Tuesday, 13 October 2009

The TSX and How Blue Chip Stocks Have Done: Food for Thought

For those shaken up by the market turmoil of last fall and looking to big companies, the supposed steady blue chip stocks for safety, it is worth a look at the evolution of the TSX to get an idea of how safe or risky such stocks might be.

The TSX from 1995 to July 2009
The TSX has changed tremendously since 1995, as the following table shows.

It reveals some Sobering Facts:
  • Many companies have disappeared - Of the top 25 companies in the 1995 list (on the left), about half no longer exist (12, indicated by white lines). Most have merged with others, perhaps minimizing losses for an investor, or maybe even making a profit, but several are spectacular business failures, such as the current headline star, Nortel.
  • Many companies have slipped - The largest company by market value in 1995, BCE Inc. has slipped badly - to 17th spot overall. It is not alone. Another eight companies that still exist like BCE have gone down in the rankings and lost market cap share (they are the ones with red negative percentages in the column comparing 1995 with 2009 market cap share / % of Index).
  • A small minority have risen - Only four companies, three of them banks, have stayed in the top 25 and increased their position.
  • The index itself has shrunk considerably - not shown on the table is the fact that the TSX composite in 1995 had 300 companies while today there are only 208, a reduction of almost a third. For investors practising index investing and seeking safety in diversification, that is a noticeable difference and all the more reason, in the opinion of this writer, to look to beyond Canada to invest.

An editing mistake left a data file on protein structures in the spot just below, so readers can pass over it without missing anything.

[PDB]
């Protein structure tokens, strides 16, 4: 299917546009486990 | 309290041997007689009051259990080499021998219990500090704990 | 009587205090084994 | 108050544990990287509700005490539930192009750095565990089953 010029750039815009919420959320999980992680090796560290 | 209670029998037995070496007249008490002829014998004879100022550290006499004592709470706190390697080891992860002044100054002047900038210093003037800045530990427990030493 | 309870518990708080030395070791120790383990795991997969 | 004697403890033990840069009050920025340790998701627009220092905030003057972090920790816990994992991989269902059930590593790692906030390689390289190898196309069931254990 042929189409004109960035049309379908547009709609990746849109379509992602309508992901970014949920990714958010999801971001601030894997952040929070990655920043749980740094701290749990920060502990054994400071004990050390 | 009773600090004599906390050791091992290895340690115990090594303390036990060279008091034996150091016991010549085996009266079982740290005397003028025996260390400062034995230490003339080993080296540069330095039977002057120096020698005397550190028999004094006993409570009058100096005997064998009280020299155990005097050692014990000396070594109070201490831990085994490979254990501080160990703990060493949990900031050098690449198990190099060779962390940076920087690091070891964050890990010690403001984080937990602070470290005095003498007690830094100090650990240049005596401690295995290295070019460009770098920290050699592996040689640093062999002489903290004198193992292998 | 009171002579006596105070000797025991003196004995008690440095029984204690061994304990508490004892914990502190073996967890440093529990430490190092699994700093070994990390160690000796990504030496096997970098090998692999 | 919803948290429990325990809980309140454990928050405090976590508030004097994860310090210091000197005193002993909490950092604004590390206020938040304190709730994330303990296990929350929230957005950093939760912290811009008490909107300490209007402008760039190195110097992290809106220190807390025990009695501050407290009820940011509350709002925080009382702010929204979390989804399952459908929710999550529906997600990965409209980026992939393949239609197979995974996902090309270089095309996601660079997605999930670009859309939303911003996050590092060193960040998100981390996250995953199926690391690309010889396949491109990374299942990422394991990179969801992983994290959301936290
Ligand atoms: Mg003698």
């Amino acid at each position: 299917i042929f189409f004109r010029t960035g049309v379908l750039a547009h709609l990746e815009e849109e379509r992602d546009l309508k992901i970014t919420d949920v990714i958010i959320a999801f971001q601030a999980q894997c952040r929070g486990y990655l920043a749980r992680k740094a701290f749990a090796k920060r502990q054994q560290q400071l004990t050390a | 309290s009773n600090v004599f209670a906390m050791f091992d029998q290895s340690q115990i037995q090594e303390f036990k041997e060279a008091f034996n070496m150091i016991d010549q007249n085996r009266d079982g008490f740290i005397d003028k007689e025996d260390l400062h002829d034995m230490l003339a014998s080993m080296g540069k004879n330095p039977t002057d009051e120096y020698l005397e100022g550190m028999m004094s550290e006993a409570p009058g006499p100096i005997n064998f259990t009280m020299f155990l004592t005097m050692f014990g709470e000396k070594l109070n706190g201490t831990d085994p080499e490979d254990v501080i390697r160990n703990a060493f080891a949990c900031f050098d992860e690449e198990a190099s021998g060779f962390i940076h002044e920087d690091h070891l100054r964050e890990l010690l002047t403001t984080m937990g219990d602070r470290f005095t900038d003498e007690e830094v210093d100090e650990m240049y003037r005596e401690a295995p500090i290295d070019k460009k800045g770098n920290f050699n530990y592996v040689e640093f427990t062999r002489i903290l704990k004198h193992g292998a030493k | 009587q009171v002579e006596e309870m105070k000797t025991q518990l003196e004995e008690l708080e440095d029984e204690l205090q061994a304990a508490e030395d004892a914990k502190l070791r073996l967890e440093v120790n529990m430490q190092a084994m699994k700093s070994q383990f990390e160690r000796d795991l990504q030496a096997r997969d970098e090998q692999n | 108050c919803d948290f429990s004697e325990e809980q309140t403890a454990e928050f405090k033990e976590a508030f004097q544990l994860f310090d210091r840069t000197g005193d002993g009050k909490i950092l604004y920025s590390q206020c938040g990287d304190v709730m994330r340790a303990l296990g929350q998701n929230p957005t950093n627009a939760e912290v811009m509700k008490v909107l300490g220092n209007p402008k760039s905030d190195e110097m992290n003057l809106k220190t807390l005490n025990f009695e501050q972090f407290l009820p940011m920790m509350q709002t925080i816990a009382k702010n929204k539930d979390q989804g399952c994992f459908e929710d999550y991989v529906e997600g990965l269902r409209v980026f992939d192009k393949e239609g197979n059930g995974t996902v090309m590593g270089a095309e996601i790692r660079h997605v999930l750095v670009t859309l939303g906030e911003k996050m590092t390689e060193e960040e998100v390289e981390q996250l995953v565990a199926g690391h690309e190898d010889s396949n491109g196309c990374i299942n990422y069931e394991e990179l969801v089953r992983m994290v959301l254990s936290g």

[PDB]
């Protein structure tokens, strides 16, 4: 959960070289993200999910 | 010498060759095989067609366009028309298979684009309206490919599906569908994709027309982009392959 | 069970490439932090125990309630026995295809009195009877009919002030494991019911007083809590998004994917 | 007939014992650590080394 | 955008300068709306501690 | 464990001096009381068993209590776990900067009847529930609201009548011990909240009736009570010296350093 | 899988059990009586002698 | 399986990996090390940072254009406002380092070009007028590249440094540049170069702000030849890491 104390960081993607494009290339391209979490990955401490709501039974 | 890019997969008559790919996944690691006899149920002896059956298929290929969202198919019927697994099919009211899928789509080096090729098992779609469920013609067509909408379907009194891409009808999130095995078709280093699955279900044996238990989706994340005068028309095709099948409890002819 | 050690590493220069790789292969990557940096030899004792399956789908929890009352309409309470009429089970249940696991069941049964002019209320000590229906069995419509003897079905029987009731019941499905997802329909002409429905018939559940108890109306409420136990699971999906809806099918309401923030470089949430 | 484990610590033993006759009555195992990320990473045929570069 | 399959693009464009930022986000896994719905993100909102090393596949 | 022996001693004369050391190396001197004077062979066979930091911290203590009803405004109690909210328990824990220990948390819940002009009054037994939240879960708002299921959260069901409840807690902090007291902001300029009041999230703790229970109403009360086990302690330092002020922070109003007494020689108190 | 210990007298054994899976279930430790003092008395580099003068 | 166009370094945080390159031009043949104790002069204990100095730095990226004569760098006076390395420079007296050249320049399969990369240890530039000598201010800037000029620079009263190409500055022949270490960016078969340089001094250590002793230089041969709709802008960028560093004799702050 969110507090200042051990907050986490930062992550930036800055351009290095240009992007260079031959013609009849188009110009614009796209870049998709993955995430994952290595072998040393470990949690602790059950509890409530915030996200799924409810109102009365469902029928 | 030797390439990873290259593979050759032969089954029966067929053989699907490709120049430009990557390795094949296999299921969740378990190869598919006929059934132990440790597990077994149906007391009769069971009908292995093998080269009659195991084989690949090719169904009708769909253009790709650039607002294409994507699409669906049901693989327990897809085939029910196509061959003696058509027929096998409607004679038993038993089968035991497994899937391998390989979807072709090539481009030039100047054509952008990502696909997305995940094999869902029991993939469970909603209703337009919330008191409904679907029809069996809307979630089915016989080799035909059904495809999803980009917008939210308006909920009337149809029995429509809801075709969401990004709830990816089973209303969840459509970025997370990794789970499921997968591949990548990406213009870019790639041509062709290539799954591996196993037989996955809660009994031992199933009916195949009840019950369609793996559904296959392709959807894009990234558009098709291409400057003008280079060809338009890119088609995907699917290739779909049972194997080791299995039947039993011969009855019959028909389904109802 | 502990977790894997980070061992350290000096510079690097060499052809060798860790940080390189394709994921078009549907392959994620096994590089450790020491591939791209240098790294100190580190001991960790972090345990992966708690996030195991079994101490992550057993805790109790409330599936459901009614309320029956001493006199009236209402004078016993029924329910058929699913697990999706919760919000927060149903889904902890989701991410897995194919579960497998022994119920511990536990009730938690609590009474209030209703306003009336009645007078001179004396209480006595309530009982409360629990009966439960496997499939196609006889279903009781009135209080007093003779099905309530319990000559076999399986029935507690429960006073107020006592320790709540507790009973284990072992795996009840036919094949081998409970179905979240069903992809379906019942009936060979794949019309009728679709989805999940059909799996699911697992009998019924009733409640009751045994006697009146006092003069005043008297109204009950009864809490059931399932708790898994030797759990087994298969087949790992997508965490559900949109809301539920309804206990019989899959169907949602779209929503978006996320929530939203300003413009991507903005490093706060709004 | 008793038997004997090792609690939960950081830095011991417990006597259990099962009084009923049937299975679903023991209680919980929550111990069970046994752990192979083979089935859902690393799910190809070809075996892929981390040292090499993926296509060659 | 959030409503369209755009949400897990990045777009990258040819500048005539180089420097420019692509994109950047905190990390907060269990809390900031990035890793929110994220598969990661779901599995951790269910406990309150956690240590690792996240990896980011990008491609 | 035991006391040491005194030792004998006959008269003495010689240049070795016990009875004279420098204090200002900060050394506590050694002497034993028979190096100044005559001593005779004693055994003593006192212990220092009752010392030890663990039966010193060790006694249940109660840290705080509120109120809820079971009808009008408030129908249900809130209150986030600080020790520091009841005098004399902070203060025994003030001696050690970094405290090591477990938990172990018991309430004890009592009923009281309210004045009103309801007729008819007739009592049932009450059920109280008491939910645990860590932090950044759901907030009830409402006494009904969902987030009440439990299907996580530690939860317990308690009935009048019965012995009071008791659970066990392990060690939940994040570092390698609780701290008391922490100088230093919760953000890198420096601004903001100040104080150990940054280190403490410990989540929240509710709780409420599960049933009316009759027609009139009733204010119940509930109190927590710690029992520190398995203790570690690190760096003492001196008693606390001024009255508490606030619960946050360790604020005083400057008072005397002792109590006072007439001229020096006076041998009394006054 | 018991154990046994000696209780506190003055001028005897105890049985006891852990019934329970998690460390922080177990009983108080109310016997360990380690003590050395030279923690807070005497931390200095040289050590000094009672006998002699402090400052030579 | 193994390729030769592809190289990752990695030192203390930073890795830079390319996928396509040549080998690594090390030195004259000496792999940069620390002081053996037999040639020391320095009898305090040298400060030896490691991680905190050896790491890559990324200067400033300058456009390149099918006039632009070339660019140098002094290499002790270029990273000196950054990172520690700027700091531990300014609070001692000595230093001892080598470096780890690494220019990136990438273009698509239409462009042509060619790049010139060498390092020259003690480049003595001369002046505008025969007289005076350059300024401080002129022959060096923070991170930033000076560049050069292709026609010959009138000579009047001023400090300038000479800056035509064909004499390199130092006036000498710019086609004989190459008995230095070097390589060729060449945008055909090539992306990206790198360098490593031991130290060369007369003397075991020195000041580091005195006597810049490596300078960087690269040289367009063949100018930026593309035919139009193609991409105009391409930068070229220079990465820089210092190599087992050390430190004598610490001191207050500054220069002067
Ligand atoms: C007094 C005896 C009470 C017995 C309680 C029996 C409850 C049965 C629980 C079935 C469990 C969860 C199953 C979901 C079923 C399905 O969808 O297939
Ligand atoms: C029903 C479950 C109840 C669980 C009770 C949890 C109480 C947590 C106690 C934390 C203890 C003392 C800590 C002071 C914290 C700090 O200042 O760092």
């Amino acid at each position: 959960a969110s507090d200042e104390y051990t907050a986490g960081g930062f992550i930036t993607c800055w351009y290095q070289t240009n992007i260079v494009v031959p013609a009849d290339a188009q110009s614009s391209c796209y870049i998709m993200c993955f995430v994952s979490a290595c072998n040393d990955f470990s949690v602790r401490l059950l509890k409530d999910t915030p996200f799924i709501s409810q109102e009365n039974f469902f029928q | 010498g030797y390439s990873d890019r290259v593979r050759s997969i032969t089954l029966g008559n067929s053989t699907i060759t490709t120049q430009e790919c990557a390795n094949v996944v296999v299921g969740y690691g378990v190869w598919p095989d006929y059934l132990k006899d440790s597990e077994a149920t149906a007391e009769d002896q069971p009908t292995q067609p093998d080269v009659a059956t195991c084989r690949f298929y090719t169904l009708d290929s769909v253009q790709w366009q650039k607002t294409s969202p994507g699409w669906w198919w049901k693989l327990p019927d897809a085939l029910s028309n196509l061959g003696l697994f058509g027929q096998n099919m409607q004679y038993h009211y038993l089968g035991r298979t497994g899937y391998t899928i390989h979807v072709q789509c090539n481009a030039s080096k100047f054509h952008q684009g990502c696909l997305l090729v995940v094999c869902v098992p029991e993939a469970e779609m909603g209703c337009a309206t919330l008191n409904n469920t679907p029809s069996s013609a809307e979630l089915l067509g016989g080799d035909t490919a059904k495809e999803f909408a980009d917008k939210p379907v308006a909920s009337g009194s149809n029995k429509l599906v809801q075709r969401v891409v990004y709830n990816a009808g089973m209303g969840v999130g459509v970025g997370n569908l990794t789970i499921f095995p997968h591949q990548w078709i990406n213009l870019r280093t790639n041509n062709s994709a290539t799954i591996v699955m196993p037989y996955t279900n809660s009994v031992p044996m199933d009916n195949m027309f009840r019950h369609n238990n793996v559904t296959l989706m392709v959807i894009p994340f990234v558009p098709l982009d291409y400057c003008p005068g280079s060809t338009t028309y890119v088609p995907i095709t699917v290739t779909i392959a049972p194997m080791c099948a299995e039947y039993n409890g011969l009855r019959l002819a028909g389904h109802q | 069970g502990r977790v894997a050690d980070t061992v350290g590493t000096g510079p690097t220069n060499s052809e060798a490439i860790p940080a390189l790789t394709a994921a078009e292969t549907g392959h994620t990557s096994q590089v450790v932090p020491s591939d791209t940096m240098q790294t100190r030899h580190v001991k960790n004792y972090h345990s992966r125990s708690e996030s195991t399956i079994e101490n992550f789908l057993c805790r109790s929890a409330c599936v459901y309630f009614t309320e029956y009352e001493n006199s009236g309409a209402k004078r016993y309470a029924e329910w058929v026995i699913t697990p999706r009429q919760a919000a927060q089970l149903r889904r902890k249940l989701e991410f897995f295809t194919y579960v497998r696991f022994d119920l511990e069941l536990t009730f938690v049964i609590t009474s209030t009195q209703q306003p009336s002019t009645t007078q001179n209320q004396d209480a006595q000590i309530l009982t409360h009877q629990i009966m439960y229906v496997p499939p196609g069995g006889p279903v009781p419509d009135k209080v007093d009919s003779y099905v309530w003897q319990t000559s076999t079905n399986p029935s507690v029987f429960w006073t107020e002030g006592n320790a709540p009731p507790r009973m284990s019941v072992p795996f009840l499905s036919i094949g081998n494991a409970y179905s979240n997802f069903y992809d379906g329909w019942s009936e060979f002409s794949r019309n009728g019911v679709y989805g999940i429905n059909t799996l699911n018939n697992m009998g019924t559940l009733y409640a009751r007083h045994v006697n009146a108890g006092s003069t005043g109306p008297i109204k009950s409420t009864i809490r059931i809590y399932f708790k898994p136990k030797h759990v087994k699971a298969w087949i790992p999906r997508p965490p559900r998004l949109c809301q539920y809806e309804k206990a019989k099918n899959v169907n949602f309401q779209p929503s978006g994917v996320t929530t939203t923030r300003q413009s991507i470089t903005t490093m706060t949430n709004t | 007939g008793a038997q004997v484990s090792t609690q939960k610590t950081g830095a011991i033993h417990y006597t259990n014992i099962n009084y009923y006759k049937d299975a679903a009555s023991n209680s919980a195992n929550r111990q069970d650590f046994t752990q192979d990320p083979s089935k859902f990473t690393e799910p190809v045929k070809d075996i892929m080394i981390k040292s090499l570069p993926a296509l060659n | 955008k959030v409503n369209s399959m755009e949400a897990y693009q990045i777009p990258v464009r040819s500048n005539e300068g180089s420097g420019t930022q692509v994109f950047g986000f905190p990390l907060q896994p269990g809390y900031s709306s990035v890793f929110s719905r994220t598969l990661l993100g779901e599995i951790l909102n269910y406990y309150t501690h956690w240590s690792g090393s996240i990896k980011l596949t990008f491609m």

Some Encouraging Facts:
  • All the big banks have survived and mostly thrived - The Royal Bank has strengthened its lead. For investors in blue chips and dividend payers, the banks have shown great consistency when all about there has been great turmoil and change. The big question all investors must ask themselves today is whether the future will be like the past for the banks.
  • A few new companies have rocketed from nowhere to the top - RIM, CNR and Goldcorp were not even in the TSX in 1995, let alone in the top of the table. The search for and identification of new winners is a worthwhile task, but not easy.

As the cliche goes, those who ignore history are condemned to repeat it. Depending which companies you choose, that could be good or bad.

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